Athelstan, First King of England
By Sarah Foot
A fairly academic book in places (it is part of the Yale English Monarchs series) but mostly very readable to the lay person.
The main problem with Athelstan is that his life has a very limited documentary record, especially compared to his grandfather, Alfred the Great. This is a shame since he is a very important early king, the first King of England really, and even someone who could claim overlordship over the whole of Britain to some degree.
Sarah Foot is Regius Professor of Ecclesiastical History at Christ Church, Oxford, and has appeared a few times on the BBC's In Our Time radio programs. On radio, she has taken part on programs that went through the Life of Bede, Alfred's Battle of Edington and, of course, Athelstan. It was on this program that I first heard of the battle of Brunanburh, a decisive victory of the Anglo-Saxon army over the combined forces of the Scots, Welsh and Dublin Norse.
The site of the battle was probably the North West of England around the Wirral, but no one knows for sure and the battle and its significance has been all but forgotten. In some ways, rather like Athelstan himself. Maybe this was due to his background (some question over his mother's lineage) or possible accessory in his brother's death shortly after his (probably) contested coronation. Whatever the reason, Alfred has well and truly eclipsed his grandson.
If you want proper detail about what we know about Athelstan however, this is the book for you. For a more accessible guide. Michael Wood made a very good documentary for the BBC called In Search of Athelstan and you can watch it all on YouTube.
I was at the Society of Women Artists last week at the Mall Galleries. As usual a great show of art, and some favourites are below (but really, too many to show). A couple of photographs below are a detail only, and one or two have an indecipherable description (sorry).
Not sure who this is now (perhaps Hadrian) because I didn't get the description, but it's from photograph I took in the British Museum :
I thought it would be a chance to have a go at the "classic" art practice of drawing (or painting) a sculpture, looking for the light and shade. I'm quite happy with it, although the painting is much better in real life.
The Mighty Dead, Why Homer Matters
By Adam Nicolson
One of those uncommon books where you have to savour the writing in the reading of it. A beautifully written, poetic book that digs deeply into the origins of one of the foundations of Western Civilisation: Homer's two epics The Illiad and The Odyssey.
This is also a very personal tale at times. Nicolson does not flinch at his own past, using it to reflect on the way Homer's world works, however brutally.
And as he points out, the Greek Heroes are extremely brutal. Blood drenched, selfish, pumped up and boorish: a gang of thugs who revel in shouting and killing. There is a well placed analogy with the sort of life a modern inner-city gang member lives, where violence can be a way of life, and "respect" is a dangerous thing to slight or ignore. It's almost a meeting of two worlds: the civilised and settled city (Troy) and the warrior society from the Eurasian steppe (the Greeks). Nicolson posits that, in effect, there may be some historical truth to this. From such beginnings, what timeless beauty can be spun though.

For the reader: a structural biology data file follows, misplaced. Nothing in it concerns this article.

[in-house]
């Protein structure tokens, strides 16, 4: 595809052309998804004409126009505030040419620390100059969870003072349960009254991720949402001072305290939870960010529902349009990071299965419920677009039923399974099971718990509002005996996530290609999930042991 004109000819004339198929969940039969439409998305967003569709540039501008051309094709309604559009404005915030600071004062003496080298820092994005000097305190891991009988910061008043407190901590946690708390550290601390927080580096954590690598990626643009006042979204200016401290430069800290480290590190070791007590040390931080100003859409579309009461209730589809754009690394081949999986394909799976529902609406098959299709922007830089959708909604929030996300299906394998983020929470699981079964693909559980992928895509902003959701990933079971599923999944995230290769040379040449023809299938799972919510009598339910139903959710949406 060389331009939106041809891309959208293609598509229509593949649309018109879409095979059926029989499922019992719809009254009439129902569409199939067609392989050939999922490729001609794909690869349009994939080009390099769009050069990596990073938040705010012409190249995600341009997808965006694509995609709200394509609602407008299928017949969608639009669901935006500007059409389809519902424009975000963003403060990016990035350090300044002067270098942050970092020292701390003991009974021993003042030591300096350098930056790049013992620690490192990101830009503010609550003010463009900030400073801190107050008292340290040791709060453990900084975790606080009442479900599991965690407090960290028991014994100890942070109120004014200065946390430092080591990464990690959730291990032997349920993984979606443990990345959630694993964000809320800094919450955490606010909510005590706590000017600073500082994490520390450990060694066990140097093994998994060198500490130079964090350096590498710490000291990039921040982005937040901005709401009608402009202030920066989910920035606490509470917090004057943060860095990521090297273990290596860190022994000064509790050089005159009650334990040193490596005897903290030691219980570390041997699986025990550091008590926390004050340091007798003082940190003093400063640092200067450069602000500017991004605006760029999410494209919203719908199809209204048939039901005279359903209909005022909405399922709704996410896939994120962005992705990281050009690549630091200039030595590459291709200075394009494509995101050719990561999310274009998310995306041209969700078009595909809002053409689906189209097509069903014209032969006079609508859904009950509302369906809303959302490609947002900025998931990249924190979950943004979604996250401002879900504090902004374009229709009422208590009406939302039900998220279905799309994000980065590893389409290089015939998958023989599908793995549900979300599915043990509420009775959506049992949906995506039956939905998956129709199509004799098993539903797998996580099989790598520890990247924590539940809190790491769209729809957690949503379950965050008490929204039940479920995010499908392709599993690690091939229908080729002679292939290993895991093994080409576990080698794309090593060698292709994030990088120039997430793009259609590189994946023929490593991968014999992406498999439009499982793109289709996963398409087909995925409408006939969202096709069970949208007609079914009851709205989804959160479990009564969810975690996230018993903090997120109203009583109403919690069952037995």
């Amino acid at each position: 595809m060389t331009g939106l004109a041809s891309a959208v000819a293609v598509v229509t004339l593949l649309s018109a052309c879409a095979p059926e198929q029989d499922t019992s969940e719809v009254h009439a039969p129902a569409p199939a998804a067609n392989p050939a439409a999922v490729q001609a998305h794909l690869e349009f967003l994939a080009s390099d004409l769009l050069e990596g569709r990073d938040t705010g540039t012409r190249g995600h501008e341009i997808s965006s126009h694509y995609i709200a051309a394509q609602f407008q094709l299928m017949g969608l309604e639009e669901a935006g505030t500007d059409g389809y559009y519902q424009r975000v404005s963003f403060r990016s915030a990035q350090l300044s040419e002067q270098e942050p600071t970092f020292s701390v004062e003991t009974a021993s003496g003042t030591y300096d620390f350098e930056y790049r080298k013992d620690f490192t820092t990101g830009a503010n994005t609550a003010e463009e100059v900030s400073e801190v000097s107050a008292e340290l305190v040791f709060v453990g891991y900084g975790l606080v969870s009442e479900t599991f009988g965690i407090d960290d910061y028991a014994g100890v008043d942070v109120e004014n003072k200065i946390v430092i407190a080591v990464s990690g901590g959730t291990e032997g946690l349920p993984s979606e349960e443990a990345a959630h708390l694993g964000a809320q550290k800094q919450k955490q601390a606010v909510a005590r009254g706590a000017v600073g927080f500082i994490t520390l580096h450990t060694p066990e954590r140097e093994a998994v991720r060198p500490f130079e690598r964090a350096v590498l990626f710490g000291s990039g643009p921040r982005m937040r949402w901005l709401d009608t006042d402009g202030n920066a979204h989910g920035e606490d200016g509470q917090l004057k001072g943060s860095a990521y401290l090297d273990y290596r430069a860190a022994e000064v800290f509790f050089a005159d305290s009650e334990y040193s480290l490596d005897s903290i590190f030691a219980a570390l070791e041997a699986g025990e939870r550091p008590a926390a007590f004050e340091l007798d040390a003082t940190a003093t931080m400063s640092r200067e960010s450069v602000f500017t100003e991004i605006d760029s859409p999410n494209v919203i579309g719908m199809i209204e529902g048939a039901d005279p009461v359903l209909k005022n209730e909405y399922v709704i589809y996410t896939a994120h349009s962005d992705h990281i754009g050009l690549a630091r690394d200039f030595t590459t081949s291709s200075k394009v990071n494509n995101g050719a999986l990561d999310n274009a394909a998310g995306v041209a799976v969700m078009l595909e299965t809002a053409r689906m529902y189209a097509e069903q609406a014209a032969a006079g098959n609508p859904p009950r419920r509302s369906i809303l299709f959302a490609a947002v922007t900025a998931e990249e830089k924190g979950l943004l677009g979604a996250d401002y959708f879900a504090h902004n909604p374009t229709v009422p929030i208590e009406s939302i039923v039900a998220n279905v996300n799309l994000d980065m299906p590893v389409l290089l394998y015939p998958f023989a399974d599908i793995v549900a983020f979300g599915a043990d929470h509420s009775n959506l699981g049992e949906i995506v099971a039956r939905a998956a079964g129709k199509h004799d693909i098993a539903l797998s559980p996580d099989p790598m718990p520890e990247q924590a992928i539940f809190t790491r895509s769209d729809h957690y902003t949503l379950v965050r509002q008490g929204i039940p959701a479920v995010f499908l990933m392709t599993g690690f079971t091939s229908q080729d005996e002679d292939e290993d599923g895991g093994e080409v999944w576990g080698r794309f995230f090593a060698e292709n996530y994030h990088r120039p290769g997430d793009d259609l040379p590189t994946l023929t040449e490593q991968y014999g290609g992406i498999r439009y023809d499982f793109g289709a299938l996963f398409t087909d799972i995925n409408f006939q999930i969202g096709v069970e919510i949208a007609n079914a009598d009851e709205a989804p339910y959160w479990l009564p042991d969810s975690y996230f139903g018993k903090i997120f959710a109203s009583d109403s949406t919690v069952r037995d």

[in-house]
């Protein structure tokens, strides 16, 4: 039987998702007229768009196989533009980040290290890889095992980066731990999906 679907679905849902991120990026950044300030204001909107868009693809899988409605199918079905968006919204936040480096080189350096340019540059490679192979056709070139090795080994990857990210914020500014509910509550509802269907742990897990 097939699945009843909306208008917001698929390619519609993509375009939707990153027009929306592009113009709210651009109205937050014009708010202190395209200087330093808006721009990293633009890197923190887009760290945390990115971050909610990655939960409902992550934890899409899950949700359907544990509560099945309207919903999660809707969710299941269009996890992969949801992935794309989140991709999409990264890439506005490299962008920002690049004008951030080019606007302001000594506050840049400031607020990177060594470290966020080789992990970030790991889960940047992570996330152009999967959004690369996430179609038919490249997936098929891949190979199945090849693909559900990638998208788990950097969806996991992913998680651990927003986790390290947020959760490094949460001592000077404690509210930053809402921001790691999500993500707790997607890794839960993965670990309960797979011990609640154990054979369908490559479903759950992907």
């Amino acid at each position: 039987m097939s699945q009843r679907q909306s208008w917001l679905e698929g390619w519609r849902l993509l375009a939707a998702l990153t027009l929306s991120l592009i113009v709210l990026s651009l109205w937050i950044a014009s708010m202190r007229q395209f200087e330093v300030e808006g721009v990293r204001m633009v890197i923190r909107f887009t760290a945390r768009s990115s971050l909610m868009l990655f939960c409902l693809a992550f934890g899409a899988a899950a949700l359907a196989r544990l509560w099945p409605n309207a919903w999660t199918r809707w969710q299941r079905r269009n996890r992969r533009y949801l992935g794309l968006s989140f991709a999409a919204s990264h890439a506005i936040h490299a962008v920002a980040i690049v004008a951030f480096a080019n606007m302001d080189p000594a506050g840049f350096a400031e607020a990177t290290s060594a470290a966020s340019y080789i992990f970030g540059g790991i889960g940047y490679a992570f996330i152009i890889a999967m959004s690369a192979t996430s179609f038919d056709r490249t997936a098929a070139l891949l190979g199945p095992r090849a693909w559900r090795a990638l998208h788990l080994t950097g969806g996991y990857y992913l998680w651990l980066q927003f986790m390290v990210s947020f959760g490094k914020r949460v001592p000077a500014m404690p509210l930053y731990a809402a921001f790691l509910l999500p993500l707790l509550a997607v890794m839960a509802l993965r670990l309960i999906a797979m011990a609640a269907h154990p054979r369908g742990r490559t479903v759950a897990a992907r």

On the beginning of the age of bronze in the near east :
At the same moment, but further north, the new metal had an equally powerful effect on human history. A cluster of economic, social,military and psychological changes came about in a wide swathe of country which stretched from the steppelands around the Caspian Sea through the Balkans and on into Northern Europe. These changes created the civilisation of which Achilles is the symbol: not a city world but a warrior elite, ferociously male in its focus, with male gods and a cultivation of violence, with no great attention paid to dwellings or public buildings,but a fascination with weaponry, speed and violence.
Left: The so-called "Mask of Agamemnon", a gold sheet funeral mask that covered the face of a buried man in a Mycenean shaft grave (Circa 1500 BC). Discovered by Heinrich Schliemann in 1876.
There's plenty of archaeology here and not just the muddy sort: we also have to dig into the literary past and even more, the linguistic levels of history to see what odd, pre-Greek words still exist as a memory of a more ancient existence. How long can such a memory exist and be passed down the generations in song and poem, orally? Perhaps a surprisingly long time. "Homer" is supposed to have put these masterworks down in written form in the 7th or 8th Century BC, the actions in the books having taken place around 1200 BC (500 years earlier).
The Illiad is suffused with blood and a pleasure in its cold-bloodedness. Achilles is the preeminent figure in the violence he unfurls, but the cunning Odysseus and the other Greeks are not far behind in the love of fighting and killing. The conjecture Nicolson expounds is that perhaps the actual events are much older, and he makes the case that we might push the siege of Troy back another 1000 years, or at least to the earlier 2nd Millenium BC. Whatever the truth of this (and I understand it is controversial and not necessarily backed up), it is an intriguing idea.
The whole book is poetic and thought-provoking and perhaps as importantly, makes one want to re-read Homer. Not only that, but with a greater awareness of the translation. Excellent work.
I also decided to rewatch Michael Wood's BBC documentary series from 1985, In Search of the Trojan War. I've blogged about this before: the series is very good. I'd love Wood to do at least one more program to update us on the latest of Troy, and Greek prehistory.